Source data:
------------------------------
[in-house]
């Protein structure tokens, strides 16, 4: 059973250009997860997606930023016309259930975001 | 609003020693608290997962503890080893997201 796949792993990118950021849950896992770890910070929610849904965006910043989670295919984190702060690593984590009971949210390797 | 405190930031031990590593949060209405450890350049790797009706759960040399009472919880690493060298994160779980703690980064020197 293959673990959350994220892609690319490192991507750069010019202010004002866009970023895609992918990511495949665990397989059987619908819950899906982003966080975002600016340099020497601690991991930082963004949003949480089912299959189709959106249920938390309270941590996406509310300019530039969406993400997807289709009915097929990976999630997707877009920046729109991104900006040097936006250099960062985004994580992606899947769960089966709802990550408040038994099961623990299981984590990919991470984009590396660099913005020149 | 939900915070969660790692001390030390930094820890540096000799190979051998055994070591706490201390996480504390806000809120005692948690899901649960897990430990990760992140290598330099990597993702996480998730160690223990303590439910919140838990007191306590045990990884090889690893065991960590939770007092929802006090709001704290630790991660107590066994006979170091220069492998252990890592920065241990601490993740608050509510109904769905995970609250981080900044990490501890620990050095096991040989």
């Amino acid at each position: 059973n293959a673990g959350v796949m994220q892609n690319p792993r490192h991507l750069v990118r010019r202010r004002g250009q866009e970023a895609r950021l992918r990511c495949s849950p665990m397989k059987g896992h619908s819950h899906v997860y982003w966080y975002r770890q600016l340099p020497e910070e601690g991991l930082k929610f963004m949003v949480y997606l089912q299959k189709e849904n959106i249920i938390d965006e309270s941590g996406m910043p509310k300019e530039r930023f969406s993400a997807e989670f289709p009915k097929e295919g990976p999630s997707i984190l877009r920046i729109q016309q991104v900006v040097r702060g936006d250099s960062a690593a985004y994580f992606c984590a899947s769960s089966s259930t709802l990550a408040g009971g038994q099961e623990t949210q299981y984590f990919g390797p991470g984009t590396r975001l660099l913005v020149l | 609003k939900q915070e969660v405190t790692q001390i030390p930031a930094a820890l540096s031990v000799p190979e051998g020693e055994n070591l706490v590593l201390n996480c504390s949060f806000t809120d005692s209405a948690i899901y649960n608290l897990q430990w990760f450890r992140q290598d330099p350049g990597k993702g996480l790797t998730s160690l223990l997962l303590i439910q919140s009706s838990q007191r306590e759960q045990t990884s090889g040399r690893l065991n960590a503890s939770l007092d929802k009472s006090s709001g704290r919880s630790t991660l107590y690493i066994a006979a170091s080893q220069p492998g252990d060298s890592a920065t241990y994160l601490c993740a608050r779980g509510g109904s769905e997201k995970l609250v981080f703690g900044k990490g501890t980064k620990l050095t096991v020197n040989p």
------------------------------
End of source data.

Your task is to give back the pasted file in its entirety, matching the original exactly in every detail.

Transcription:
[in-house]
């Protein structure tokens, strides 16, 4: 059973250009997860997606930023016309259930975001 | 609003020693608290997962503890080893997201 796949792993990118950021849950896992770890910070929610849904965006910043989670295919984190702060690593984590009971949210390797 | 405190930031031990590593949060209405450890350049790797009706759960040399009472919880690493060298994160779980703690980064020197 293959673990959350994220892609690319490192991507750069010019202010004002866009970023895609992918990511495949665990397989059987619908819950899906982003966080975002600016340099020497601690991991930082963004949003949480089912299959189709959106249920938390309270941590996406509310300019530039969406993400997807289709009915097929990976999630997707877009920046729109991104900006040097936006250099960062985004994580992606899947769960089966709802990550408040038994099961623990299981984590990919991470984009590396660099913005020149 | 939900915070969660790692001390030390930094820890540096000799190979051998055994070591706490201390996480504390806000809120005692948690899901649960897990430990990760992140290598330099990597993702996480998730160690223990303590439910919140838990007191306590045990990884090889690893065991960590939770007092929802006090709001704290630790991660107590066994006979170091220069492998252990890592920065241990601490993740608050509510109904769905995970609250981080900044990490501890620990050095096991040989």
């Amino acid at each position: 059973n293959a673990g959350v796949m994220q892609n690319p792993r490192h991507l750069v990118r010019r202010r004002g250009q866009e970023a895609r950021l992918r990511c495949s849950p665990m397989k059987g896992h619908s819950h899906v997860y982003w966080y975002r770890q600016l340099p020497e910070e601690g991991l930082k929610f963004m949003v949480y997606l089912q299959k189709e849904n959106i249920i938390d965006e309270s941590g996406m910043p509310k300019e530039r930023f969406s993400a997807e989670f289709p009915k097929e295919g990976p999630s997707i984190l877009r920046i729109q016309q991104v900006v040097r702060g936006d250099s960062a690593a985004y994580f992606c984590a899947s769960s089966s259930t709802l990550a408040g009971g038994q099961e623990t949210q299981y984590f990919g390797p991470g984009t590396r975001l660099l913005v020149l | 609003k939900q915070e969660v405190t790692q001390i030390p930031a930094a820890l540096s031990v000799p190979e051998g020693e055994n070591l706490v590593l201390n996480c504390s949060f806000t809120d005692s209405a948690i899901y649960n608290l897990q430990w990760f450890r992140q290598d330099p350049g990597k993702g996480l790797t998730s160690l223990l997962l303590i439910q919140s009706s838990q007191r306590e759960q045990t990884s090889g040399r690893l065991n960590a503890s939770l007092d929802k009472s006090s709001g704290r919880s630790t991660l107590y690493i066994a006979a170091s080893q220069p492998g252990d060298s890592a920065t241990y994160l601490c993740a608050r779980g509510g109904s769905e997201k995970l609250v981080f703690g900044k990490g501890t980064k620990l050095t096991v020197n040989p």